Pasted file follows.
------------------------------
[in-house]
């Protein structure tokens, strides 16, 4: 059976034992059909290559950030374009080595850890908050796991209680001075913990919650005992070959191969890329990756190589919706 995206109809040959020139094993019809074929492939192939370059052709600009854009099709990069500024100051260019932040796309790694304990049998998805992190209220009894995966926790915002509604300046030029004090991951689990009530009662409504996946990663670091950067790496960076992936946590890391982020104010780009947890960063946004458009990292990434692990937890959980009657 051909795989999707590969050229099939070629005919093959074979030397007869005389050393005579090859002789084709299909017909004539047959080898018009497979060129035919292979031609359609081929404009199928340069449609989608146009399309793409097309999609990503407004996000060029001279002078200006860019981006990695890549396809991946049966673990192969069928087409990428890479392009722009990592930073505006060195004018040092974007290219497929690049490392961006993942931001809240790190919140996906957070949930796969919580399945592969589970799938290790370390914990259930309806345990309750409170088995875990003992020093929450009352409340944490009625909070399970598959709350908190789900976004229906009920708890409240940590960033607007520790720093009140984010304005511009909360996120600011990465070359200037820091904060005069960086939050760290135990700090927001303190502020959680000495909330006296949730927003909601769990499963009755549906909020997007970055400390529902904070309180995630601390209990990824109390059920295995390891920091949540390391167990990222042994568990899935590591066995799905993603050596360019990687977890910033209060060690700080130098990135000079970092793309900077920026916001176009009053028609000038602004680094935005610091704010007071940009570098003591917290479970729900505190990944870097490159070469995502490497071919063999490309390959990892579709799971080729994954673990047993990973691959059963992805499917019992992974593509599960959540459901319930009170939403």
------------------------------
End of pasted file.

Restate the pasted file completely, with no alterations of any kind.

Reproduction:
[in-house]
């Protein structure tokens, strides 16, 4: 059976034992059909290559950030374009080595850890908050796991209680001075913990919650005992070959191969890329990756190589919706 995206109809040959020139094993019809074929492939192939370059052709600009854009099709990069500024100051260019932040796309790694304990049998998805992190209220009894995966926790915002509604300046030029004090991951689990009530009662409504996946990663670091950067790496960076992936946590890391982020104010780009947890960063946004458009990292990434692990937890959980009657 051909795989999707590969050229099939070629005919093959074979030397007869005389050393005579090859002789084709299909017909004539047959080898018009497979060129035919292979031609359609081929404009199928340069449609989608146009399309793409097309999609990503407004996000060029001279002078200006860019981006990695890549396809991946049966673990192969069928087409990428890479392009722009990592930073505006060195004018040092974007290219497929690049490392961006993942931001809240790190919140996906957070949930796969919580399945592969589970799938290790370390914990259930309806345990309750409170088995875990003992020093929450009352409340944490009625909070399970598959709350908190789900976004229906009920708890409240940590960033607007520790720093009140984010304005511009909360996120600011990465070359200037820091904060005069960086939050760290135990700090927001303190502020959680000495909330006296949730927003909601769990499963009755549906909020997007970055400390529902904070309180995630601390209990990824109390059920295995390891920091949540390391167990990222042994568990899935590591066995799905993603050596360019990687977890910033209060060690700080130098990135000079970092793309900077920026916001176009009053028609000038602004680094935005610091704010007071940009570098003591917290479970729900505190990944870097490159070469995502490497071919063999490309390959990892579709799971080729994954673990047993990973691959059963992805499917019992992974593509599960959540459901319930009170939403």